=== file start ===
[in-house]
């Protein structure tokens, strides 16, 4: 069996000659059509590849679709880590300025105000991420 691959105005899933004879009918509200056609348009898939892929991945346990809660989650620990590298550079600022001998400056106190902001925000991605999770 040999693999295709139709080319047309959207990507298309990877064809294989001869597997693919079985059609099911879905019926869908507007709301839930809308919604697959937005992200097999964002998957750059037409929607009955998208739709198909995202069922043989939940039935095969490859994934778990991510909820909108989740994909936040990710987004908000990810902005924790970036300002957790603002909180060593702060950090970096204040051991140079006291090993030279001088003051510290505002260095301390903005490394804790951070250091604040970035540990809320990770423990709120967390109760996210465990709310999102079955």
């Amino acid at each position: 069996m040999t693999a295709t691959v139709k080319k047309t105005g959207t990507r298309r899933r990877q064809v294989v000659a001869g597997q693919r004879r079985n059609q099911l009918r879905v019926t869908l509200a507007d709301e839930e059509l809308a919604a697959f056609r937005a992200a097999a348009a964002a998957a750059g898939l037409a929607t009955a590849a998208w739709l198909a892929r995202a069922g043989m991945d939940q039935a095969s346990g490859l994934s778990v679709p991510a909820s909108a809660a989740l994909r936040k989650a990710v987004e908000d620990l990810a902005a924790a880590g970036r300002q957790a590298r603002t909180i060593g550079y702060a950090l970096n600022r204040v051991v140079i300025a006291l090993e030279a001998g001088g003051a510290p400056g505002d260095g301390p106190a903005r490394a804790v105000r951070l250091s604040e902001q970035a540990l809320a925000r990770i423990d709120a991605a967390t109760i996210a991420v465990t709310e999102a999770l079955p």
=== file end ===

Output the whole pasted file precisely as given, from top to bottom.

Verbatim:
[in-house]
């Protein structure tokens, strides 16, 4: 069996000659059509590849679709880590300025105000991420 691959105005899933004879009918509200056609348009898939892929991945346990809660989650620990590298550079600022001998400056106190902001925000991605999770 040999693999295709139709080319047309959207990507298309990877064809294989001869597997693919079985059609099911879905019926869908507007709301839930809308919604697959937005992200097999964002998957750059037409929607009955998208739709198909995202069922043989939940039935095969490859994934778990991510909820909108989740994909936040990710987004908000990810902005924790970036300002957790603002909180060593702060950090970096204040051991140079006291090993030279001088003051510290505002260095301390903005490394804790951070250091604040970035540990809320990770423990709120967390109760996210465990709310999102079955």
């Amino acid at each position: 069996m040999t693999a295709t691959v139709k080319k047309t105005g959207t990507r298309r899933r990877q064809v294989v000659a001869g597997q693919r004879r079985n059609q099911l009918r879905v019926t869908l509200a507007d709301e839930e059509l809308a919604a697959f056609r937005a992200a097999a348009a964002a998957a750059g898939l037409a929607t009955a590849a998208w739709l198909a892929r995202a069922g043989m991945d939940q039935a095969s346990g490859l994934s778990v679709p991510a909820s909108a809660a989740l994909r936040k989650a990710v987004e908000d620990l990810a902005a924790a880590g970036r300002q957790a590298r603002t909180i060593g550079y702060a950090l970096n600022r204040v051991v140079i300025a006291l090993e030279a001998g001088g003051a510290p400056g505002d260095g301390p106190a903005r490394a804790v105000r951070l250091s604040e902001q970035a540990l809320a925000r990770i423990d709120a991605a967390t109760i996210a991420v465990t709310e999102a999770l079955p």